When we hear the word 'recall', we envisage the very worst; brake pads shredding in a heartbeat, steering going AWOL or a vehicle spontaneously combusting. Recalls can prove to be a nightmare for vehicle makers too; these corporate giants can be felled by innocuous details such as mere car mats (as you will see).
Recalls can also give fleet managers and financial controllers sleepless nights because of the sheer randomness of a recall notice suddenly appearing in their inbox. After all, any recall-affected vehicle must be fixed as soon as possible due to concerns over driver safety and the potential legal ramifications if the corrective work is not carried out promptly.
Recalling Is Rampant...
… but it's worth bearing in mind that away from the headline 'Sudden, unexpected acceleration saw me mow down my granny!' or 'My supermini burst into flames at Warwick Services!', most recalls are undramatic and humdrum. According to data from the Vehicle and Operator Services Agency and RecallUK, 1,334,525 vehicles were recalled in 2008, 866,089 in 2009 and 999,204 in 2010. If 2010 is a typical year, 45% of all cars leased or sold will be recalled due to a safety issue at some point during their lives. Many vehicle makers will have one or more recalls on the go at any one time.
Recalls Doing The Rounds Now
Searching for recalls reveals that even the most trusted and respected vehicle makers have recalls out. For instance, BMW currently has a global recall in place on 1.3 million of its 5- and 6-series models built between 2003 and 2010 because of a potential battery cover cable issue that could result in the vehicle not starting or even catching fire. The company has also recalled over 30,000 of its Mini Cooper S and John Cooper Works cars due to a water pump issue.
Other vehicle makers with recalls include Vauxhall, which has recalled Corsa Ds built between September 2006 and March 2011; their brake pedal bearings need replacing. Plus Peugeot is recalling certain 207s due to a battery cable problem. Check with your vehicle dealer or lease company for further details.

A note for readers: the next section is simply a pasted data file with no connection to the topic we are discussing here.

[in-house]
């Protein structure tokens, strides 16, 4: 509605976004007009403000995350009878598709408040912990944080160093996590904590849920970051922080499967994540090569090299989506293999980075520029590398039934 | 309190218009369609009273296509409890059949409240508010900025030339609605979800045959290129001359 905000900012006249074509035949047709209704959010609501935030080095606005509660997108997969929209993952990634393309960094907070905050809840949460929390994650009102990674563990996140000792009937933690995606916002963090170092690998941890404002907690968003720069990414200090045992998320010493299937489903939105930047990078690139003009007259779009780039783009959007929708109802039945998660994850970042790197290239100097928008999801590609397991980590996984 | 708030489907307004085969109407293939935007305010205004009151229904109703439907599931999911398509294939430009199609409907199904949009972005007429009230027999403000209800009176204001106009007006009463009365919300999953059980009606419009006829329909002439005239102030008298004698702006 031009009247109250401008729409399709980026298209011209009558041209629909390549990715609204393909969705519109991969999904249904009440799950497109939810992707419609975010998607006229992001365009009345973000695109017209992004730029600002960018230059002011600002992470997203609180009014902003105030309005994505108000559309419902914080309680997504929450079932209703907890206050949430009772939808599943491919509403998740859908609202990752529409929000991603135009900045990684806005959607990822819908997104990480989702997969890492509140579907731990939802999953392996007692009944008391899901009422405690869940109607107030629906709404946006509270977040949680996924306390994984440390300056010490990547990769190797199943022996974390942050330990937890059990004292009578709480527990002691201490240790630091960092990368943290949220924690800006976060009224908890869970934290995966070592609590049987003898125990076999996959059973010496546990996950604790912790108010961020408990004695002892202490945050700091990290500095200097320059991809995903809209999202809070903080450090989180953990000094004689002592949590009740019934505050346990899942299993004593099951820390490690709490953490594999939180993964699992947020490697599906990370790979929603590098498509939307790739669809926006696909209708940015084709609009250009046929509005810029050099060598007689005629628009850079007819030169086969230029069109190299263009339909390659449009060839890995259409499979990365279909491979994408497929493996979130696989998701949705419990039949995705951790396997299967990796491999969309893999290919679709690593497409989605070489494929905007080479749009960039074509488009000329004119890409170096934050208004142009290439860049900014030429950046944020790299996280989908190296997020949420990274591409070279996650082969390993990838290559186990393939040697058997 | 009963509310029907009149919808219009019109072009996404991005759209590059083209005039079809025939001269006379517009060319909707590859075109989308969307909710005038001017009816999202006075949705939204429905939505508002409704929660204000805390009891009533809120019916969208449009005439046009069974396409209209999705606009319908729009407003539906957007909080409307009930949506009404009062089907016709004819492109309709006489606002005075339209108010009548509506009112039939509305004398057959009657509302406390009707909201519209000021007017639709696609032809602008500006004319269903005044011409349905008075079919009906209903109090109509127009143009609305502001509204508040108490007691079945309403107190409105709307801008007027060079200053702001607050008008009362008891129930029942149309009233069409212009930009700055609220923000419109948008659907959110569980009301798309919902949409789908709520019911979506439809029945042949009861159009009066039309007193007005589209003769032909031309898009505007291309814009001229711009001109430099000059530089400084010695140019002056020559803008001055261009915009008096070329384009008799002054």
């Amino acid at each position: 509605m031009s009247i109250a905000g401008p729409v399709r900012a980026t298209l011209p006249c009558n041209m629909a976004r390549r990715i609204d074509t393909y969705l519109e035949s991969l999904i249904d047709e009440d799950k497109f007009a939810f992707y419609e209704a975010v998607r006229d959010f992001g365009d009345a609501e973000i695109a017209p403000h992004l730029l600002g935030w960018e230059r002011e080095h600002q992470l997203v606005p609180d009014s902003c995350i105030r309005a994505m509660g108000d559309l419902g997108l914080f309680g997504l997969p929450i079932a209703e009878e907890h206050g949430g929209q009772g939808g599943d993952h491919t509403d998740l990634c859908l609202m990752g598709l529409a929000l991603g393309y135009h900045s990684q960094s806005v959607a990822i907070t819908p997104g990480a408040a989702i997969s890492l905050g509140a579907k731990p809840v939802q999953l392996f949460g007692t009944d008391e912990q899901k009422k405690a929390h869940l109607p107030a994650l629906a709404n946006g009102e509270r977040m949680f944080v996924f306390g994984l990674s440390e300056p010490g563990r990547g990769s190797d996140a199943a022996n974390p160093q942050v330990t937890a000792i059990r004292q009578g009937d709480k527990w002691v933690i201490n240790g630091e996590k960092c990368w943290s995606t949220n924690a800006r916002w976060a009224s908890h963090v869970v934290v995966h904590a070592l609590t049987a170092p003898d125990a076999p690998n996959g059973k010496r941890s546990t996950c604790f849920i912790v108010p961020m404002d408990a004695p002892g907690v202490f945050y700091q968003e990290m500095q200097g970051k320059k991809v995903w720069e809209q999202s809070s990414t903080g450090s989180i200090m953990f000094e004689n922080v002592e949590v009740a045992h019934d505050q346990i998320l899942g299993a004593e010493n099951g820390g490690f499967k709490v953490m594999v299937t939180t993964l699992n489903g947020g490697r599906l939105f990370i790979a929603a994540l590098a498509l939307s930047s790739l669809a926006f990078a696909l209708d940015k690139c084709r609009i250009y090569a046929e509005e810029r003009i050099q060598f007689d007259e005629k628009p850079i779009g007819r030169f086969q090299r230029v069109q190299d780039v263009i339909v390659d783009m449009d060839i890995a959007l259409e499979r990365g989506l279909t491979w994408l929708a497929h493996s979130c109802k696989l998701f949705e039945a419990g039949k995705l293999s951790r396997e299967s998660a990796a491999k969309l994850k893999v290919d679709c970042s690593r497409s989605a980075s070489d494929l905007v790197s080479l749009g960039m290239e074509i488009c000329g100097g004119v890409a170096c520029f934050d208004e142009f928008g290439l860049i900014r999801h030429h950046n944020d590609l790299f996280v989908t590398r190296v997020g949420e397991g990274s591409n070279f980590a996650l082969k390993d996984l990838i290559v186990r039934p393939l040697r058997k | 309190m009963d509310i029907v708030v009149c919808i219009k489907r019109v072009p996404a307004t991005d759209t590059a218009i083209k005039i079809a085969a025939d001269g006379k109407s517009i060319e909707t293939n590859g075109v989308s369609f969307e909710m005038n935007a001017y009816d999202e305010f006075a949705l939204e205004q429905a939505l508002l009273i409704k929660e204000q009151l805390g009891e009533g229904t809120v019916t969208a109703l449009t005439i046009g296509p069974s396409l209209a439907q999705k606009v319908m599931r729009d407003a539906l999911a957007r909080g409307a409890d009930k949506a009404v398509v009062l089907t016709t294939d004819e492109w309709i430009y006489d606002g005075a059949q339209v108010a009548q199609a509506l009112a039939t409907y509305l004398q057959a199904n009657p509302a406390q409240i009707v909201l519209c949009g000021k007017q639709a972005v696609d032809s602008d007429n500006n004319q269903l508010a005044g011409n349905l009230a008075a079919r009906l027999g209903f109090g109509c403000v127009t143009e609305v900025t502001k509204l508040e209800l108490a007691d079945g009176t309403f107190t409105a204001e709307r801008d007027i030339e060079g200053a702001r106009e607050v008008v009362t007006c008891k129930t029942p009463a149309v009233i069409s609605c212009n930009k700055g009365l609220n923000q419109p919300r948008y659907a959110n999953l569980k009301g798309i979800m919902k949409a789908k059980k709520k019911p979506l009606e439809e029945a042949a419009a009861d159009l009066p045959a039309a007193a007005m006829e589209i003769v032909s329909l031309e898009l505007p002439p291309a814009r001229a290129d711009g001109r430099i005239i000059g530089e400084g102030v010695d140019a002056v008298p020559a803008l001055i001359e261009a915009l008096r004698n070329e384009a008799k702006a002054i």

Revealing The Recalls
If you're leasing your fleet from a company, the onus is on them to contact you as soon as a recall announcement is made by a vehicle maker. Same for the manufacturer if they know your details (they won't if you're leasing through a third party company, though). For extra peace of mind, carry out your own regular searches on your fleet vehicles by heading to the Vehicle and Operator Services Agency's recalls page.
Covering vehicles from cars through to trucks, you can enter the details of a fleet vehicle, including its age, and hit the search option. It will list all the known recalls past and present. Better still, we recommend signing up for automatic email updates on vehicle recalls.
Top Five Biggest Recalls
Some vehicle recalls have rocked vehicle makers to their very foundations:
Why? A faulty switch that operated the cruise control system could potentially set the vehicle on fire even when parked. The headache for Ford was that the component was used across multiple brands and sectors, from cars and SUVs through to trucks.
Why? A humble floor mat could rise off the floor and end up on the throttle with disastrous results...
Why? An ignition fault caused a multitude of problems from steering issues through to outbreaks of fire.
Who? General Motors
Why? Weak engine mounts meant that engines were sliding down on to throttle cables, causing an unexpected and sudden increase in acceleration. Not a good thing when driving a muscle car like a Chevy Camaro...
Who? General Motors
Why? Suspension bolts had a tendency to loosen and, in some cases, drop off and impede the steering mechanism.
Guest Post: James Knight is the fuel management consultant of The Fuelcard Company, the largest commercial reseller of company fuel cards in the UK. You can read more on his expertise in fuel control and solutions on vehicle maintenance by reading Fuel Cards Blog here. You can also find him on Google+ and Twitter.